When my daughter was born, I'd said to the obstetrician, "I need to have this baby now because my husband's posting to Western Australia on a ship and he'll be gone in three days". He said, "Sure'. So I was induced and I had my daughter and then my husband, indeed, posted to Western Australia.
I was at home in Sydney and my husband just said, "Make sure we do the inventory because we've got a removal in six weeks". So I sort of learned how to be a new mum on my own, but in many ways that was, you know, not too bad.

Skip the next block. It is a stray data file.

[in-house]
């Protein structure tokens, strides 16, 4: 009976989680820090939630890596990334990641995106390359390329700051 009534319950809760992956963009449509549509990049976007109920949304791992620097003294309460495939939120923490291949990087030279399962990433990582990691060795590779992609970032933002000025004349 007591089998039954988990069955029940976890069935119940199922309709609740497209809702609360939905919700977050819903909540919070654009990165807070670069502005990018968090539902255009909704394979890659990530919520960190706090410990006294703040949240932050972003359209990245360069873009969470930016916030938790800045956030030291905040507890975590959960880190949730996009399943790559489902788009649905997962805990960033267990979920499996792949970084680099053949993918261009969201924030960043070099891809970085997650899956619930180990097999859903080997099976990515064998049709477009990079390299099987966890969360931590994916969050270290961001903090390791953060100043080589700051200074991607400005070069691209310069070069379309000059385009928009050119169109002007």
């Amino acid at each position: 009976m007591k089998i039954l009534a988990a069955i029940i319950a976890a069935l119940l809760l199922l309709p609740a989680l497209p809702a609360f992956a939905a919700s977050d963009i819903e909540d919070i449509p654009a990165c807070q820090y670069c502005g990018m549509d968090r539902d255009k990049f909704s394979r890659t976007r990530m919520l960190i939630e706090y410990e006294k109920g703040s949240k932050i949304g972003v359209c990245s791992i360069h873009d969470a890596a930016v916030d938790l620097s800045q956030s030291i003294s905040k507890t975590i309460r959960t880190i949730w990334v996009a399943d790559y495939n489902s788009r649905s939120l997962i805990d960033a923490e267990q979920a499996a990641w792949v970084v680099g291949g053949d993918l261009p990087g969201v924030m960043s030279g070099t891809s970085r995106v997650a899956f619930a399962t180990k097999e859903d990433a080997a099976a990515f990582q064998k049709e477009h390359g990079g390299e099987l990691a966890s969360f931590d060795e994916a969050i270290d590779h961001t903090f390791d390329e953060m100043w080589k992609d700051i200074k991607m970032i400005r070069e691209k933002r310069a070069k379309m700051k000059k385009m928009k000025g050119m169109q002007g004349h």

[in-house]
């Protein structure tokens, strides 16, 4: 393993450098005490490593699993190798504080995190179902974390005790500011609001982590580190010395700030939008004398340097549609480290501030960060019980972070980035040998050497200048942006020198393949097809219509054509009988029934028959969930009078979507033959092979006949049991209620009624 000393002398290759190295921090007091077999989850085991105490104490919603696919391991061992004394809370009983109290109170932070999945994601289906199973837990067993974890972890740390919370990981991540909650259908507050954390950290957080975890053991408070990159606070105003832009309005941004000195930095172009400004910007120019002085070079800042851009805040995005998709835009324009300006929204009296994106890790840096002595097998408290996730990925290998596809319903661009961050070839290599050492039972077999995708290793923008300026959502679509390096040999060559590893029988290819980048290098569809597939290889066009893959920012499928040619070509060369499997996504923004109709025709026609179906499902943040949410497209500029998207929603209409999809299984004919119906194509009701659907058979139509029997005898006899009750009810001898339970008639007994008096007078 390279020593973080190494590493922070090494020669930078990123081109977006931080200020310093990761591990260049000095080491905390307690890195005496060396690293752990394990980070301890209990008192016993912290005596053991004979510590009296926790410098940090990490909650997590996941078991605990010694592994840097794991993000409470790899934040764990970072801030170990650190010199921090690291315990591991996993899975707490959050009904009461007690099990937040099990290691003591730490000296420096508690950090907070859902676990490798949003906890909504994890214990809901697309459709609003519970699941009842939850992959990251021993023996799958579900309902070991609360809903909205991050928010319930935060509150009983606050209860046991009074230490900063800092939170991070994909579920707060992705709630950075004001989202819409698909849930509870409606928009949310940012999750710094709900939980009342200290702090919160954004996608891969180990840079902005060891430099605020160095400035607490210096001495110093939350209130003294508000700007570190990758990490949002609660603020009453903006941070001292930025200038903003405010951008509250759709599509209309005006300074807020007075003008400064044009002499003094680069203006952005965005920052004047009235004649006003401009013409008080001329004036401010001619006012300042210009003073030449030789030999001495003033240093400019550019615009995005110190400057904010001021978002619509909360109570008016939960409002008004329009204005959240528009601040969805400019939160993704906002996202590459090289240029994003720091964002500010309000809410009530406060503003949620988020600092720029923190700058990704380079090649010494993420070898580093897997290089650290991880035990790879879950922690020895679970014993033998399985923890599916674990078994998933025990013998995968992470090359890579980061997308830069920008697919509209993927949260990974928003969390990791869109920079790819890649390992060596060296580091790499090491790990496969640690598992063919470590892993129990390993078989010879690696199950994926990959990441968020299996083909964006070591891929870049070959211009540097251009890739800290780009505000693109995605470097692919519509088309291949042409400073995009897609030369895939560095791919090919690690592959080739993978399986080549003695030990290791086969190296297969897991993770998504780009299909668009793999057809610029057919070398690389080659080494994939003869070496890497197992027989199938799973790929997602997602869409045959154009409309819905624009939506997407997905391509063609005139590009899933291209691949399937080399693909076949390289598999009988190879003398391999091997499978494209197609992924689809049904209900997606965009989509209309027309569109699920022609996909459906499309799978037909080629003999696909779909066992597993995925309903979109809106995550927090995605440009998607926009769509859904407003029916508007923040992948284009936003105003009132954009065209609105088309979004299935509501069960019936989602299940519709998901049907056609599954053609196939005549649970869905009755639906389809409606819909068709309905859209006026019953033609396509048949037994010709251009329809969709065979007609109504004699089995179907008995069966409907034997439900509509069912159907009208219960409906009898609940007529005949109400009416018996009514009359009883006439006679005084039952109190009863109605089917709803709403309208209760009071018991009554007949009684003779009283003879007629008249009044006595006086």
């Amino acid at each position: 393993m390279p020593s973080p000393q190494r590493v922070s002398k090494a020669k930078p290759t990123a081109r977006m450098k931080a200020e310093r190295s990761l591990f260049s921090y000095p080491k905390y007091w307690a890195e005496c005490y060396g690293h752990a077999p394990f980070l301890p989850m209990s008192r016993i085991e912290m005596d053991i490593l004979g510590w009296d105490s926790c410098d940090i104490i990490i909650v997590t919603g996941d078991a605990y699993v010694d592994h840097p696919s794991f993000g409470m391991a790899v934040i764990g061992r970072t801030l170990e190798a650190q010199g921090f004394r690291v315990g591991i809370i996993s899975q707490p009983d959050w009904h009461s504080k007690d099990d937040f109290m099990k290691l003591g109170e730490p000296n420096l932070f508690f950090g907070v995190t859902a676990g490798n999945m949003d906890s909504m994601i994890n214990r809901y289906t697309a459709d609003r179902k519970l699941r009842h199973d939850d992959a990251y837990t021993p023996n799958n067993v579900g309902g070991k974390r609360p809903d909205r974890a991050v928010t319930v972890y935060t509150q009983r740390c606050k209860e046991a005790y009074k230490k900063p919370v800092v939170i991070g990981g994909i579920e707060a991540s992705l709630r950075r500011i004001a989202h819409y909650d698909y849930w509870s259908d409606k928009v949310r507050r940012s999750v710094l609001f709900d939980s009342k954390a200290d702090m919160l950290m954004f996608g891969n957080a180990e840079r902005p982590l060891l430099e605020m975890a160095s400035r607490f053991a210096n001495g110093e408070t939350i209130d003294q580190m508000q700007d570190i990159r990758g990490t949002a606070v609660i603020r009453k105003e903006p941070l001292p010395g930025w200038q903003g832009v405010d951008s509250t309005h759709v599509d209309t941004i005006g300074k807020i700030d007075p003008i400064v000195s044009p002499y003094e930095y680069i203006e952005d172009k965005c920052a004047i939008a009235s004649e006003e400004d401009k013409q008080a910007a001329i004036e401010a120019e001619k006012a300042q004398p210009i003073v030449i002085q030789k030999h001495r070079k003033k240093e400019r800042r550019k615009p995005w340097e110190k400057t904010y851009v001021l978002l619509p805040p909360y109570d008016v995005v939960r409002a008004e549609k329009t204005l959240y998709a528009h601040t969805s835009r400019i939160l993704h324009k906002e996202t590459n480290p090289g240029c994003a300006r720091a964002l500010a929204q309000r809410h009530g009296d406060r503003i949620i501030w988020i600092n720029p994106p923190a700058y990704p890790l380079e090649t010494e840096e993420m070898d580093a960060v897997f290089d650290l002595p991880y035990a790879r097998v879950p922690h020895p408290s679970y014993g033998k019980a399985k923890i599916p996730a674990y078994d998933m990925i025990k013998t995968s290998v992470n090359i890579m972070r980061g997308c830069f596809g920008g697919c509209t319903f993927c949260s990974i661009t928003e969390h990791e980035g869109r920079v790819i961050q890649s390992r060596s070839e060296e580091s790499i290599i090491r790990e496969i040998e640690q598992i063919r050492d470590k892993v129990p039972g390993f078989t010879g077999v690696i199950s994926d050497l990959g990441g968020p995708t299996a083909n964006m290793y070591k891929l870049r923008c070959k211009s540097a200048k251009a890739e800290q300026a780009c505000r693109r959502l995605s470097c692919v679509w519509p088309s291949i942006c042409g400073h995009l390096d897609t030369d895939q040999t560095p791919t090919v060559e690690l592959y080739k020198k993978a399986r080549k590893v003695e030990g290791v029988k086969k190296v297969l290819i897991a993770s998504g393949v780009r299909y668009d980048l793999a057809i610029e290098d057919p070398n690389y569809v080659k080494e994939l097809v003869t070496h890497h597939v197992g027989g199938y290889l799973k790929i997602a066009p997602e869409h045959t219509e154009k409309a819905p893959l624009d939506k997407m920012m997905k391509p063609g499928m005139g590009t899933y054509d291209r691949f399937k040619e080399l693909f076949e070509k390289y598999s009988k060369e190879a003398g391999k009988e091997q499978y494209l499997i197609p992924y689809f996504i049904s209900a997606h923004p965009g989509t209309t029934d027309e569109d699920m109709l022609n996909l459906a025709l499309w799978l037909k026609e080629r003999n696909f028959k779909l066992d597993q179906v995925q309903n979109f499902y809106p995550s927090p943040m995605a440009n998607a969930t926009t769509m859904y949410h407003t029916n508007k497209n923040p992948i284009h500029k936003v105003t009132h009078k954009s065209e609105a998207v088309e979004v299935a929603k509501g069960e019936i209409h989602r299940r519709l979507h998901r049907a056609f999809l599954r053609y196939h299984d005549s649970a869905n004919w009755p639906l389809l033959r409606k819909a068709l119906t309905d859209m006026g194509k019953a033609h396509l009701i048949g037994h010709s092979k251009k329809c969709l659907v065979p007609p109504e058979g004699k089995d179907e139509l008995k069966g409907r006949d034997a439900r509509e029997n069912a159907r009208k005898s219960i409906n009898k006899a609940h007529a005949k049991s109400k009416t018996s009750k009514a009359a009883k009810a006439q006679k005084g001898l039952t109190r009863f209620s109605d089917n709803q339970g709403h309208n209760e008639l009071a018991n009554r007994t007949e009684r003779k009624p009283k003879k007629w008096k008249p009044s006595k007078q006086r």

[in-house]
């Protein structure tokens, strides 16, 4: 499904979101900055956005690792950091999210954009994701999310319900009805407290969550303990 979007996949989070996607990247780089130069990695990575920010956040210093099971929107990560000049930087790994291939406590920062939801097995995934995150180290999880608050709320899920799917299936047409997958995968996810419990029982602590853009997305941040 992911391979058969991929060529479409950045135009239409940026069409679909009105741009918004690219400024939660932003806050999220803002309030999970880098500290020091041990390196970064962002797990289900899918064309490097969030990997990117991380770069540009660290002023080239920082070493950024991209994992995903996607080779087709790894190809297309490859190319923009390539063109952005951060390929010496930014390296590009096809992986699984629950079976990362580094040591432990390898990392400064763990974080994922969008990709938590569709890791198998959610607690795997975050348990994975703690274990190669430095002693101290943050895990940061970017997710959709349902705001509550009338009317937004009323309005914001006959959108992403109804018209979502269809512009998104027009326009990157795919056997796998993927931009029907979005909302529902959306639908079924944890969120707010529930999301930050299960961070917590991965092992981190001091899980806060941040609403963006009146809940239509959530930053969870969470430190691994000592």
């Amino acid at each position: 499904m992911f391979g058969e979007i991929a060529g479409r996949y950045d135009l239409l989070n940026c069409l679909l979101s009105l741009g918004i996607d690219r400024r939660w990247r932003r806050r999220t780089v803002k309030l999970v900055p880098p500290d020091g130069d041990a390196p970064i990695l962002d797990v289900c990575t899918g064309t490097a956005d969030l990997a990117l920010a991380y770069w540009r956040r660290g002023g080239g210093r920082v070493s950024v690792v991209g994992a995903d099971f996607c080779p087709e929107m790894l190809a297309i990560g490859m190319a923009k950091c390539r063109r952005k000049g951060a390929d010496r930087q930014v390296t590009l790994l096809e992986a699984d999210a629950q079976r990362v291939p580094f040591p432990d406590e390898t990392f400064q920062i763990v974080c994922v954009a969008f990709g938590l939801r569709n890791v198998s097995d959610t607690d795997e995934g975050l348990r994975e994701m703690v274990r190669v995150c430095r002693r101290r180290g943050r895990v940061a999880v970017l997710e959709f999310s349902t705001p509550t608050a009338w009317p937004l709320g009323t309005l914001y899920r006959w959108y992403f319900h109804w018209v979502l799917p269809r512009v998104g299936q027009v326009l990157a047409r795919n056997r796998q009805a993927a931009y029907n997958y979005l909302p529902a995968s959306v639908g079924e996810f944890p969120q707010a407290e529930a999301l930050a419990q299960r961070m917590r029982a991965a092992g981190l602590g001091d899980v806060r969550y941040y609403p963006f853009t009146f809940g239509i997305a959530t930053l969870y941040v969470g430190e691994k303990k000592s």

I didn't have to worry about anything else but the baby and me, but I certainly hadn't done the inventory by the time my husband got back. And then we moved to the West and then he went back to sea again … My mother-in-law lived not that far away, but she didn't visit that often. But fortunately, my daughter was pretty easy and I didn't need that much support at the time …
I think you blur those sorts of things in your memory because otherwise, if it was difficult, you'd never come back and have another baby, I think ... I was on maternity leave for six months but fortunately in Western Australia at Stirling was some friends from the Navy and, in fact, one was a doctor who joined the Navy at the same time as me and his wife had just had a baby as well. So I sort of had some instant friends when I moved over there, which was really great because otherwise it's a bit isolated being in the West.